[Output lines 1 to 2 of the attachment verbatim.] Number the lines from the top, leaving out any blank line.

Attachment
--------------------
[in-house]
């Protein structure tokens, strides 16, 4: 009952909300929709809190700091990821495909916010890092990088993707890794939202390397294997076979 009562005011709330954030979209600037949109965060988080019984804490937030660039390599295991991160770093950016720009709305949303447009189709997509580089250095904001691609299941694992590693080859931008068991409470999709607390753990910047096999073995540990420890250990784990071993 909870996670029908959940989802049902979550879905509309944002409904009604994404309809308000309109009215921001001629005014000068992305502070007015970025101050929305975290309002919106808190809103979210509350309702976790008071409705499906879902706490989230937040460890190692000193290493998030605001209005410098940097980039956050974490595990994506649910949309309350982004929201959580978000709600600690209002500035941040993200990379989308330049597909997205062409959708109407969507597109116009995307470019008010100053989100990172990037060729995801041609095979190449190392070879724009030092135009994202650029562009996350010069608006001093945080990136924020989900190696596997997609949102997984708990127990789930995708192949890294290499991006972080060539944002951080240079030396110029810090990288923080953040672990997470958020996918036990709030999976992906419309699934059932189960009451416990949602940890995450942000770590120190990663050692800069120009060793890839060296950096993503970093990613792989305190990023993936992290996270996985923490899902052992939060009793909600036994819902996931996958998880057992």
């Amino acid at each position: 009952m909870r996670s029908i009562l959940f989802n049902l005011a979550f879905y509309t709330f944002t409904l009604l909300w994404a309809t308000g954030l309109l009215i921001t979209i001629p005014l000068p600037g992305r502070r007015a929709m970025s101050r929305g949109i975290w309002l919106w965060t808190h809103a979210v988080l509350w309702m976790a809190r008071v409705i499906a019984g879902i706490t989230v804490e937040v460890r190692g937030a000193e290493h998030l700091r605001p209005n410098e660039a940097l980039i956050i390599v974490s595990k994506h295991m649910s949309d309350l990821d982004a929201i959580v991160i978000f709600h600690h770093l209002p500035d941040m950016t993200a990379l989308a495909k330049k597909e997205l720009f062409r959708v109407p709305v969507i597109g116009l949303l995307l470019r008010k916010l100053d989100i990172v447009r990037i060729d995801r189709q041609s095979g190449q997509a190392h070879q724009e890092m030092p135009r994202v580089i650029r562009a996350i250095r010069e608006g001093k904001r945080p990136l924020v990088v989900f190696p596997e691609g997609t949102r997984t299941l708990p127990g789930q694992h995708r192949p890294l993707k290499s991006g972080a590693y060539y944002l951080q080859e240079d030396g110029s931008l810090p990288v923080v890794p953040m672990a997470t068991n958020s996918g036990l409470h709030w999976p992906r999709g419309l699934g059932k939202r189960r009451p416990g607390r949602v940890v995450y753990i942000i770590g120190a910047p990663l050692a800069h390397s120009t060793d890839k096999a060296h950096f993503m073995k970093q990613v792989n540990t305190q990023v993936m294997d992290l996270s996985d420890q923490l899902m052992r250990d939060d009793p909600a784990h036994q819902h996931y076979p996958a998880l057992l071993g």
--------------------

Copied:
[in-house]
């Protein structure tokens, strides 16, 4: 009952909300929709809190700091990821495909916010890092990088993707890794939202390397294997076979 009562005011709330954030979209600037949109965060988080019984804490937030660039390599295991991160770093950016720009709305949303447009189709997509580089250095904001691609299941694992590693080859931008068991409470999709607390753990910047096999073995540990420890250990784990071993 909870996670029908959940989802049902979550879905509309944002409904009604994404309809308000309109009215921001001629005014000068992305502070007015970025101050929305975290309002919106808190809103979210509350309702976790008071409705499906879902706490989230937040460890190692000193290493998030605001209005410098940097980039956050974490595990994506649910949309309350982004929201959580978000709600600690209002500035941040993200990379989308330049597909997205062409959708109407969507597109116009995307470019008010100053989100990172990037060729995801041609095979190449190392070879724009030092135009994202650029562009996350010069608006001093945080990136924020989900190696596997997609949102997984708990127990789930995708192949890294290499991006972080060539944002951080240079030396110029810090990288923080953040672990997470958020996918036990709030999976992906419309699934059932189960009451416990949602940890995450942000770590120190990663050692800069120009060793890839060296950096993503970093990613792989305190990023993936992290996270996985923490899902052992939060009793909600036994819902996931996958998880057992």